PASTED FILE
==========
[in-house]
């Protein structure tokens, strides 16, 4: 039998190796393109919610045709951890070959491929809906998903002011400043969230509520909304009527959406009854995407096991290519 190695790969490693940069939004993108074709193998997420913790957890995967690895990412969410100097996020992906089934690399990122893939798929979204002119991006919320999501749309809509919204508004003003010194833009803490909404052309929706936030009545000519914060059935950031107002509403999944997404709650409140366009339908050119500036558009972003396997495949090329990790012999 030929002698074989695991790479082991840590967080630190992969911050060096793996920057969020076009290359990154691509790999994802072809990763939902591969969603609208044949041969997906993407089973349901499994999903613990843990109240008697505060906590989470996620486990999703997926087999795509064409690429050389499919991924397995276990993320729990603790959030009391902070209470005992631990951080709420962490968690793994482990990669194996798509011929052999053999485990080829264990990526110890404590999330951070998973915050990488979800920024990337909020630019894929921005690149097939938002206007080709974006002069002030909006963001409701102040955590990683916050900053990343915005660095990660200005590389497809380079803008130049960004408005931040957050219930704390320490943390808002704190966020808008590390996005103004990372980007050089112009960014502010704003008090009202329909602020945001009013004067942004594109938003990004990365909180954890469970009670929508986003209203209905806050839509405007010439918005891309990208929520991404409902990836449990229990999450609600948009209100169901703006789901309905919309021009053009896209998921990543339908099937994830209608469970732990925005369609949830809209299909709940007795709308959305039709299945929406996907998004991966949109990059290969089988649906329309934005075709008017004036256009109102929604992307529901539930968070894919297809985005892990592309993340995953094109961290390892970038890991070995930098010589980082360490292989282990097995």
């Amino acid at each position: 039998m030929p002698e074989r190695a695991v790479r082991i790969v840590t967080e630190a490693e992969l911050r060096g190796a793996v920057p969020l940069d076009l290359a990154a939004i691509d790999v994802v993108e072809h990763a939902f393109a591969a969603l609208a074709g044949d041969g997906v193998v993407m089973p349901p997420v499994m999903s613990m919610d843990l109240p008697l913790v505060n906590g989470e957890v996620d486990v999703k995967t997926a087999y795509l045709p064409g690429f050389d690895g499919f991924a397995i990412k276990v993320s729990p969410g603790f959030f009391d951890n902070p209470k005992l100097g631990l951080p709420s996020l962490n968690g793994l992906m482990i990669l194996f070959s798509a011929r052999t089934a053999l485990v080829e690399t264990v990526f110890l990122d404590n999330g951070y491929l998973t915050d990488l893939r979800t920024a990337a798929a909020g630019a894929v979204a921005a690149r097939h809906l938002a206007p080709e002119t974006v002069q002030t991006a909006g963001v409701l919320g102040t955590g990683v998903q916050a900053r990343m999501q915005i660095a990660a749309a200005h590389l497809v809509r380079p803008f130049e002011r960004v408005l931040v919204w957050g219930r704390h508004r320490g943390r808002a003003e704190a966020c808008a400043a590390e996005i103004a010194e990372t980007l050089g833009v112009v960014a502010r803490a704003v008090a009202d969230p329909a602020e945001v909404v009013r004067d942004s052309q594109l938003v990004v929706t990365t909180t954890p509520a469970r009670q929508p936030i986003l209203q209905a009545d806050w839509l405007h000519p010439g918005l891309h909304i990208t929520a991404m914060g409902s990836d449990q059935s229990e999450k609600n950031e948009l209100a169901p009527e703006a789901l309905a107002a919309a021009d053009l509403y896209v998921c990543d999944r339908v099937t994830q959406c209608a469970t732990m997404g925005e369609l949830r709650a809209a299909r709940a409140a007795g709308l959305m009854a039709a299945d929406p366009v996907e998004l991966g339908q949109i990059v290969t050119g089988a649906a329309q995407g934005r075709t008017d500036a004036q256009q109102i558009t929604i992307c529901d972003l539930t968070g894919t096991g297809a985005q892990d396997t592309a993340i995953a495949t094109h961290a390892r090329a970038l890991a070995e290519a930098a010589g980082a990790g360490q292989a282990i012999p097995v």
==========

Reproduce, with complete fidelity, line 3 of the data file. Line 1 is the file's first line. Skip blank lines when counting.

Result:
């Amino acid at each position: 039998m030929p002698e074989r190695a695991v790479r082991i790969v840590t967080e630190a490693e992969l911050r060096g190796a793996v920057p969020l940069d076009l290359a990154a939004i691509d790999v994802v993108e072809h990763a939902f393109a591969a969603l609208a074709g044949d041969g997906v193998v993407m089973p349901p997420v499994m999903s613990m919610d843990l109240p008697l913790v505060n906590g989470e957890v996620d486990v999703k995967t997926a087999y795509l045709p064409g690429f050389d690895g499919f991924a397995i990412k276990v993320s729990p969410g603790f959030f009391d951890n902070p209470k005992l100097g631990l951080p709420s996020l962490n968690g793994l992906m482990i990669l194996f070959s798509a011929r052999t089934a053999l485990v080829e690399t264990v990526f110890l990122d404590n999330g951070y491929l998973t915050d990488l893939r979800t920024a990337a798929a909020g630019a894929v979204a921005a690149r097939h809906l938002a206007p080709e002119t974006v002069q002030t991006a909006g963001v409701l919320g102040t955590g990683v998903q916050a900053r990343m999501q915005i660095a990660a749309a200005h590389l497809v809509r380079p803008f130049e002011r960004v408005l931040v919204w957050g219930r704390h508004r320490g943390r808002a003003e704190a966020c808008a400043a590390e996005i103004a010194e990372t980007l050089g833009v112009v960014a502010r803490a704003v008090a009202d969230p329909a602020e945001v909404v009013r004067d942004s052309q594109l938003v990004v929706t990365t909180t954890p509520a469970r009670q929508p936030i986003l209203q209905a009545d806050w839509l405007h000519p010439g918005l891309h909304i990208t929520a991404m914060g409902s990836d449990q059935s229990e999450k609600n950031e948009l209100a169901p009527e703006a789901l309905a107002a919309a021009d053009l509403y896209v998921c990543d999944r339908v099937t994830q959406c209608a469970t732990m997404g925005e369609l949830r709650a809209a299909r709940a409140a007795g709308l959305m009854a039709a299945d929406p366009v996907e998004l991966g339908q949109i990059v290969t050119g089988a649906a329309q995407g934005r075709t008017d500036a004036q256009q109102i558009t929604i992307c529901d972003l539930t968070g894919t096991g297809a985005q892990d396997t592309a993340i995953a495949t094109h961290a390892r090329a970038l890991a070995e290519a930098a010589g980082a990790g360490q292989a282990i012999p097995v």